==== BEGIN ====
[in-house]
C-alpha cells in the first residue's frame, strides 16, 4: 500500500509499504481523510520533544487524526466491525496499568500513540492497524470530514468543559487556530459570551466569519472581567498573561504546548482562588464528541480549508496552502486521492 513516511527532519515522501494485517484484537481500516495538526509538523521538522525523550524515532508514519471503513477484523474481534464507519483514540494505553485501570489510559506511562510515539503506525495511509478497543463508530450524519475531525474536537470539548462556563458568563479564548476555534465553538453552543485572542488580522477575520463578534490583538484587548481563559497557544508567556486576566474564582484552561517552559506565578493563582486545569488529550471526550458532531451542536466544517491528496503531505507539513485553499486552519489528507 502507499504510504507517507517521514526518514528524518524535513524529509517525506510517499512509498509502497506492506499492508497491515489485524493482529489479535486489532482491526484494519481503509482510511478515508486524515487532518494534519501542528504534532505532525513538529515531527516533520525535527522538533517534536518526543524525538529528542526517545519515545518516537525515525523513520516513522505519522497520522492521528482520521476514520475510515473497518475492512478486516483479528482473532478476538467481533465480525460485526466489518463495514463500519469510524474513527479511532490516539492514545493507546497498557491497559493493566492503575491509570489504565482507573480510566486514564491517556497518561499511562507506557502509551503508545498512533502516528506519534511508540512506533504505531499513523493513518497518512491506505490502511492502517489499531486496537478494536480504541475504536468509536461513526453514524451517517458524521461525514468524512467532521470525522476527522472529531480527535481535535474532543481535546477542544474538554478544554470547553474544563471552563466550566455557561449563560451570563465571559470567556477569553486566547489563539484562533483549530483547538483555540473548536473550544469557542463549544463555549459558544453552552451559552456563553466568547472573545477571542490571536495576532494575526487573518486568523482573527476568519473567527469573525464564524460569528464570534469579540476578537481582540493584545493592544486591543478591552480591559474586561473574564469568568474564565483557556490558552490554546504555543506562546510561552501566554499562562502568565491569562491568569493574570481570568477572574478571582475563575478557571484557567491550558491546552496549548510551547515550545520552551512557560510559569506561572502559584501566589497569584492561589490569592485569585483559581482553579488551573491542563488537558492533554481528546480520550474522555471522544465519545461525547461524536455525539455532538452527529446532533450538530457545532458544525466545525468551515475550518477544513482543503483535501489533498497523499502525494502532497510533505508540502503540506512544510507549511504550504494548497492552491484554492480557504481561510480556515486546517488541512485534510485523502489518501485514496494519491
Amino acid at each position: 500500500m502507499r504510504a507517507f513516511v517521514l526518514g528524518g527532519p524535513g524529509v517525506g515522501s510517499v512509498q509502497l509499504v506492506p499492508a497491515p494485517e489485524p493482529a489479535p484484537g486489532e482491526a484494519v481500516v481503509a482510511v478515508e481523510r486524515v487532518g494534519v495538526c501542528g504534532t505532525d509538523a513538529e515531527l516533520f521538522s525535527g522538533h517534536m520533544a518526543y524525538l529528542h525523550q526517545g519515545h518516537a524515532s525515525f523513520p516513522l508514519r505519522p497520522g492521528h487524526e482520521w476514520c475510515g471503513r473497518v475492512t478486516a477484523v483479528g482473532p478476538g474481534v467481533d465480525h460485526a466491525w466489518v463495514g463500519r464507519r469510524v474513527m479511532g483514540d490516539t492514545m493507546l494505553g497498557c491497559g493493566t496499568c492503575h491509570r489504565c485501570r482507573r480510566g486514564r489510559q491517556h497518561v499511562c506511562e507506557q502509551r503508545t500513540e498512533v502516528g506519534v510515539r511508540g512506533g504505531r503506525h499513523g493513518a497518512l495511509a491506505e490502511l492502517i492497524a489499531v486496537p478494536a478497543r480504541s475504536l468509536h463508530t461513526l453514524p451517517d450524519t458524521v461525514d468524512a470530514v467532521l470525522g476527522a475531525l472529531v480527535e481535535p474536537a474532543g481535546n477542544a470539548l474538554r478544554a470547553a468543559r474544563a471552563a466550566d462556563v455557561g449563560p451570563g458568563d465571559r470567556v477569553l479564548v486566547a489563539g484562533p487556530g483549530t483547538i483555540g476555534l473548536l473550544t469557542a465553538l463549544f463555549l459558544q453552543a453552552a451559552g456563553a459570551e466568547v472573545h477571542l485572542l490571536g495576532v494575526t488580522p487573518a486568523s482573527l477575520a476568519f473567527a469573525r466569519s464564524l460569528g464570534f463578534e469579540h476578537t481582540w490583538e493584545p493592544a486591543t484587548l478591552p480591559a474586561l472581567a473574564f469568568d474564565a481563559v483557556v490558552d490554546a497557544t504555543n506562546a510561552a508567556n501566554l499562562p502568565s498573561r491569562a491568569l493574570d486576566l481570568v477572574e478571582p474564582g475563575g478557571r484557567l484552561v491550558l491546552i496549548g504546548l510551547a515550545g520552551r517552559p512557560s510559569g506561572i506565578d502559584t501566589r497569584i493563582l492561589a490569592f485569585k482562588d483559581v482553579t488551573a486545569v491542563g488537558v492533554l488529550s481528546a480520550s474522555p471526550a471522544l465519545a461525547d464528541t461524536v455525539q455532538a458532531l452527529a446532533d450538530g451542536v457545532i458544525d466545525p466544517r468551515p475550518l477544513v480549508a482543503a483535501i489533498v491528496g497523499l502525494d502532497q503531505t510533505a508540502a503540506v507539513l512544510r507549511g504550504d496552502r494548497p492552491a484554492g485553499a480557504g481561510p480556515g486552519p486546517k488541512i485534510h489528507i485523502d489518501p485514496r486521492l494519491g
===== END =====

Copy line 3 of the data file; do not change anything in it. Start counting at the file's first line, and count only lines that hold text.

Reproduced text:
Amino acid at each position: 500500500m502507499r504510504a507517507f513516511v517521514l526518514g528524518g527532519p524535513g524529509v517525506g515522501s510517499v512509498q509502497l509499504v506492506p499492508a497491515p494485517e489485524p493482529a489479535p484484537g486489532e482491526a484494519v481500516v481503509a482510511v478515508e481523510r486524515v487532518g494534519v495538526c501542528g504534532t505532525d509538523a513538529e515531527l516533520f521538522s525535527g522538533h517534536m520533544a518526543y524525538l529528542h525523550q526517545g519515545h518516537a524515532s525515525f523513520p516513522l508514519r505519522p497520522g492521528h487524526e482520521w476514520c475510515g471503513r473497518v475492512t478486516a477484523v483479528g482473532p478476538g474481534v467481533d465480525h460485526a466491525w466489518v463495514g463500519r464507519r469510524v474513527m479511532g483514540d490516539t492514545m493507546l494505553g497498557c491497559g493493566t496499568c492503575h491509570r489504565c485501570r482507573r480510566g486514564r489510559q491517556h497518561v499511562c506511562e507506557q502509551r503508545t500513540e498512533v502516528g506519534v510515539r511508540g512506533g504505531r503506525h499513523g493513518a497518512l495511509a491506505e490502511l492502517i492497524a489499531v486496537p478494536a478497543r480504541s475504536l468509536h463508530t461513526l453514524p451517517d450524519t458524521v461525514d468524512a470530514v467532521l470525522g476527522a475531525l472529531v480527535e481535535p474536537a474532543g481535546n477542544a470539548l474538554r478544554a470547553a468543559r474544563a471552563a466550566d462556563v455557561g449563560p451570563g458568563d465571559r470567556v477569553l479564548v486566547a489563539g484562533p487556530g483549530t483547538i483555540g476555534l473548536l473550544t469557542a465553538l463549544f463555549l459558544q453552543a453552552a451559552g456563553a459570551e466568547v472573545h477571542l485572542l490571536g495576532v494575526t488580522p487573518a486568523s482573527l477575520a476568519f473567527a469573525r466569519s464564524l460569528g464570534f463578534e469579540h476578537t481582540w490583538e493584545p493592544a486591543t484587548l478591552p480591559a474586561l472581567a473574564f469568568d474564565a481563559v483557556v490558552d490554546a497557544t504555543n506562546a510561552a508567556n501566554l499562562p502568565s498573561r491569562a491568569l493574570d486576566l481570568v477572574e478571582p474564582g475563575g478557571r484557567l484552561v491550558l491546552i496549548g504546548l510551547a515550545g520552551r517552559p512557560s510559569g506561572i506565578d502559584t501566589r497569584i493563582l492561589a490569592f485569585k482562588d483559581v482553579t488551573a486545569v491542563g488537558v492533554l488529550s481528546a480520550s474522555p471526550a471522544l465519545a461525547d464528541t461524536v455525539q455532538a458532531l452527529a446532533d450538530g451542536v457545532i458544525d466545525p466544517r468551515p475550518l477544513v480549508a482543503a483535501i489533498v491528496g497523499l502525494d502532497q503531505t510533505a508540502a503540506v507539513l512544510r507549511g504550504d496552502r494548497p492552491a484554492g485553499a480557504g481561510p480556515g486552519p486546517k488541512i485534510h489528507i485523502d489518501p485514496r486521492l494519491g